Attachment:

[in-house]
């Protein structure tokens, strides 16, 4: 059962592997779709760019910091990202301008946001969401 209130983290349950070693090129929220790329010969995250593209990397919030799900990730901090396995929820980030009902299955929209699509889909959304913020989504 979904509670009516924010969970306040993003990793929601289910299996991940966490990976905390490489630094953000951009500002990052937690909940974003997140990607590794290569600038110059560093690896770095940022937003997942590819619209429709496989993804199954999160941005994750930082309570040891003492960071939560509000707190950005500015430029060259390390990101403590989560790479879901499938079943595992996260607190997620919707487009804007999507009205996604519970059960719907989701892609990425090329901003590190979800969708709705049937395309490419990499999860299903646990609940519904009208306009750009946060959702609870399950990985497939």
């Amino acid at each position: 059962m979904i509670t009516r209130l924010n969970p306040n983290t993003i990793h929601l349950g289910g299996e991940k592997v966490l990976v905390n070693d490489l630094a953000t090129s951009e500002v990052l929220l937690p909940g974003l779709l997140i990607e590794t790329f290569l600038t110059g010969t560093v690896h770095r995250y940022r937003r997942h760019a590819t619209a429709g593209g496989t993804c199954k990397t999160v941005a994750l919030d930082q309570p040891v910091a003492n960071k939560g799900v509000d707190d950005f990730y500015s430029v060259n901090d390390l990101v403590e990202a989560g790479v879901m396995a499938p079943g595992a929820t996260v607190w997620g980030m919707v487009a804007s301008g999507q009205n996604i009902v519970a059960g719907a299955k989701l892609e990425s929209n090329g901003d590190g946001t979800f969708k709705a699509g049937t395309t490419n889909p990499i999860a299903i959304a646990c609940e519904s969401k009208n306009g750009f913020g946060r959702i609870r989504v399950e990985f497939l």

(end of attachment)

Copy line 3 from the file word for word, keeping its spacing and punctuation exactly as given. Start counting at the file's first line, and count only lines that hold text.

């Amino acid at each position: 059962m979904i509670t009516r209130l924010n969970p306040n983290t993003i990793h929601l349950g289910g299996e991940k592997v966490l990976v905390n070693d490489l630094a953000t090129s951009e500002v990052l929220l937690p909940g974003l779709l997140i990607e590794t790329f290569l600038t110059g010969t560093v690896h770095r995250y940022r937003r997942h760019a590819t619209a429709g593209g496989t993804c199954k990397t999160v941005a994750l919030d930082q309570p040891v910091a003492n960071k939560g799900v509000d707190d950005f990730y500015s430029v060259n901090d390390l990101v403590e990202a989560g790479v879901m396995a499938p079943g595992a929820t996260v607190w997620g980030m919707v487009a804007s301008g999507q009205n996604i009902v519970a059960g719907a299955k989701l892609e990425s929209n090329g901003d590190g946001t979800f969708k709705a699509g049937t395309t490419n889909p990499i999860a299903i959304a646990c609940e519904s969401k009208n306009g750009f913020g946060r959702i609870r989504v399950e990985f497939l």